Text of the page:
Overview – developed by Inlet Pipe Productions and published by Eastasiasoft, Shuttlecock H is a unique Bullet Hell action title, with the defining difference being that the player cannot fight back. Take on the challenges of difficult attack patterns to unlock spicy images featuring three distinct female characters, all fully voiced in Japanese. This title is available exclusively for the Nintendo Switch, with a link to the game at the bottom of this review.
Disclaimer: before I get into the review, I would like to thank Eastasiasoft for providing the copy of Shuttlecock H that was used for this piece. The provision of this title has not influenced the contents of this review, all thoughts and opinions contained within are my own.
Mature Content Disclaimer: this title is intended for mature audiences, due to the inclusion of sexual content including Nudity and sexual dialogue. If this content makes you uncomfortable or you are under that age rating for this release, the please proceed at your own discretion.
Now with the introductions out of the way, let’s get into the review. I will be skipping the story segment as there is no plot for this release, instead going directly into the gameplay section of this release.
Gameplay – this is a title with a very simple premise, survive the stage and collect hearts. When booting up the game, the player will have the choice of two girls that they can persue. These are a student and a nurse, with a third choice being unlocked when requirements have been met. The objective of each stage is to collect up to 30 hearts, while dodging the barrage of bullets that are fired at you in the arena.
During the stages, the player must move around the arena and dodge the attacks that come their way. The hearts will appear in different points on screen, with the player needing to move to them to pick them up before they disappear, with combo bonuses for getting 5 at once. There is a boost mechanic that can draw these hearts to the player ship, but this is limited with a fairly long recharge when it has been used up.
However, if the player is hit by an enemy attack, the hearts that are on screen will disappear and not come back. If the player is hit by a bullet three times, they will get a game over and need to start the stage over from the beginning. When all of the hearts have appeared (and possibly disappeared), the stage will be cleared if the player is still alive. The hearts collected during the stage will be added to a total, with the next stage opening up if the quotas have been met.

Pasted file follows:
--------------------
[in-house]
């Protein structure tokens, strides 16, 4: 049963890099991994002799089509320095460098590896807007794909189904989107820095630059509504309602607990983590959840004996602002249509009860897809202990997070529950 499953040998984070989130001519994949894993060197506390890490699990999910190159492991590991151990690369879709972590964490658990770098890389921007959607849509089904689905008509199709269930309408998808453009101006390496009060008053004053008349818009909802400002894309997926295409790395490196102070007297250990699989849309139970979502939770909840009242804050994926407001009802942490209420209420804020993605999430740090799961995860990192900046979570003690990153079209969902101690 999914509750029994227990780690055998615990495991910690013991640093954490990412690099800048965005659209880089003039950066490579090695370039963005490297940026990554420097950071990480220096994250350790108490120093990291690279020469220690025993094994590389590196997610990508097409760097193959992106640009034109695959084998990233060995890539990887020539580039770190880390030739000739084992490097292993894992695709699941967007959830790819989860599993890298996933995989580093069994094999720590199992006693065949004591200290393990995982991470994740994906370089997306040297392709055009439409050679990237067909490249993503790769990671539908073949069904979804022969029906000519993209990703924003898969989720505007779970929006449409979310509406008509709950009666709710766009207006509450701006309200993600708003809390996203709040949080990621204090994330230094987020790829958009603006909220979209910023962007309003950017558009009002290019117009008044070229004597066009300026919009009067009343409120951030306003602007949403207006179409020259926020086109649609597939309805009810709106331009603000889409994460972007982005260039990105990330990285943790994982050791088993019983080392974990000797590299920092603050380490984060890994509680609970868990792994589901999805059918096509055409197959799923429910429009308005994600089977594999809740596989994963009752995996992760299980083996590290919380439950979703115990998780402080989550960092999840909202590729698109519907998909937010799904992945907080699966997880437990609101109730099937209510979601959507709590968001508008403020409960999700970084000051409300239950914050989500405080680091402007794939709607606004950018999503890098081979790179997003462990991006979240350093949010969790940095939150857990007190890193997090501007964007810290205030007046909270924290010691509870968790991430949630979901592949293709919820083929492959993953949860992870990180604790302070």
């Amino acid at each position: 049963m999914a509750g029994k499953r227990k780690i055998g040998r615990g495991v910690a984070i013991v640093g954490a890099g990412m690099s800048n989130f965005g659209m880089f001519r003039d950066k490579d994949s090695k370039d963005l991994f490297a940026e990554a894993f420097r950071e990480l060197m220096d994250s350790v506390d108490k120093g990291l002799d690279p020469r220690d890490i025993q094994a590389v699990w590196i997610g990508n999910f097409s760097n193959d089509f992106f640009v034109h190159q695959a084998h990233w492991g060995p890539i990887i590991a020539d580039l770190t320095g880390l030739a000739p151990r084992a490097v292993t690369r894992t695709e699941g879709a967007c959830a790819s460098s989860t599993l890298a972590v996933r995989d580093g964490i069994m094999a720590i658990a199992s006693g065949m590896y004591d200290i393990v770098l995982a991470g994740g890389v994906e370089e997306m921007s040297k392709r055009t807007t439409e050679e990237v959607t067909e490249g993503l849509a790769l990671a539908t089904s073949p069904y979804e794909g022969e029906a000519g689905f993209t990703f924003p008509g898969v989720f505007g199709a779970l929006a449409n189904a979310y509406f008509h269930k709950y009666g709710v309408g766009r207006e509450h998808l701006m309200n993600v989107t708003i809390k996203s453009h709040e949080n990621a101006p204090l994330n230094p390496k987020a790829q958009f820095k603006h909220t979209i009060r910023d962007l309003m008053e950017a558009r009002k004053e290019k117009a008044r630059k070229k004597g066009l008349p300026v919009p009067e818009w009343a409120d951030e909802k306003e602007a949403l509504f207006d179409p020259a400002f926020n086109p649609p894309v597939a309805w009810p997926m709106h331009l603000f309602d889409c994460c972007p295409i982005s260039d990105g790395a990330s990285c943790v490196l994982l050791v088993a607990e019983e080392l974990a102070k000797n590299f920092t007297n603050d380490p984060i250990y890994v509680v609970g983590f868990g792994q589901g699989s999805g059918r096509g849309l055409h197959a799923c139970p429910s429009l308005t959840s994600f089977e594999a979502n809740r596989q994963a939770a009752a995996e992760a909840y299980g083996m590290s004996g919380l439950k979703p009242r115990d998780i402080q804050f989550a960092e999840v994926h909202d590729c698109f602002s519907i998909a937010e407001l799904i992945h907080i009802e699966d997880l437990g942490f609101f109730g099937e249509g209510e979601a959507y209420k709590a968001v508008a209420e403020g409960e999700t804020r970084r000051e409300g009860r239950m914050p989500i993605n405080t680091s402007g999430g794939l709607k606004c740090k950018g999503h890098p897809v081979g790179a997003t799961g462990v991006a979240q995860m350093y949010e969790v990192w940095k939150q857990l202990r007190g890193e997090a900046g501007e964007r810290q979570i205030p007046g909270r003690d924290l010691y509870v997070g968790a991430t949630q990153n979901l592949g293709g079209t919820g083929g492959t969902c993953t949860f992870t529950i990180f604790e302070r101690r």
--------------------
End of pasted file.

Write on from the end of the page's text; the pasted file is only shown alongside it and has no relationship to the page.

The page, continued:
As the stages progress in this game, the companion that the player has chosen will start to lose items of clothing, with their appearance becoming more risqué. There are also adult scenes where the female companion is in an explicit situation, with the breasts exposed and genitals censored. The images that are unlocked will be added to the gallery for players to view, with new images being added as they are seen in the game.
The game itself is based mostly on trial and error, with a lot of patterns that need to be memorized in order to succeed, making for a very difficult experience. This can cause significant frustration as the ship movement is a little uncooperative, as it can feel like the ship can have some issues with movement during complex attack patterns.
Now with the gameplay covered, it is time to move onto the other aspects of this game, starting with the controls.
Controls – the control system is extremely simple for this release, with only movement and the boost mechanic being used. The inputs are so basic the game can be played with only one hand, as all the player needs is the thumbstick and a shoulder button to get through the game. It is unfortunate that the inputs for movements feel delayed and uncooperative during play, as it makes the game that little bit harder.
Difficulty – this title is very reliant on trial and error, with the amount of practice that it can take to memorize the attack patterns of enemies in each stage. While there is unlimited continues and the player can retry as many times as they want, the need to play stages repeatedly to gain hearts for set quotas can be a real hinderance. This turns the game into a war of attrition for those who aren’t the best at bullet hell shooting games.
Presentation – the visual style for art of the girls is pleasing to the eye, but sadly the rest of this release is very rather mediocre. The game field resembles a basic browser game from several years ago, which is unfortunate as it sadly spoils the overall feel. The sound does make up for the lacklustre gameplay sprites, as there is fully voiced dialogue for the three female companions in Japanese, alongside a rather pleasant soundtrack.
Final Thoughts – sadly this game isn’t really for me. I didn’t enjoy Shuttlecock H as much as I thought I would, due to the way that the way that the gameplay functions, as it can be a real chore to get through. I can only recommend this release to hardcore bullet hell fans, as I don’t think the general audience would enjoy this release. There is a very drastic difficulty curve that spikes almost instantly and can get frustrating very quickly.
In the end, I give Shuttlecock H a final score of 2.5/5. This is an average bullet hell title with a rather unique gimmick, making it a dodge ‘em up with risqué art and nudity as the reward for success. Sadly the potential that this game has is squandered, due to the frustrating nature of the trial and error gameplay where players need to memorise patterns to succeed. If you want to check this game out for yourself, a link to it will be below.
Link to Nintendo Switch version (HERE)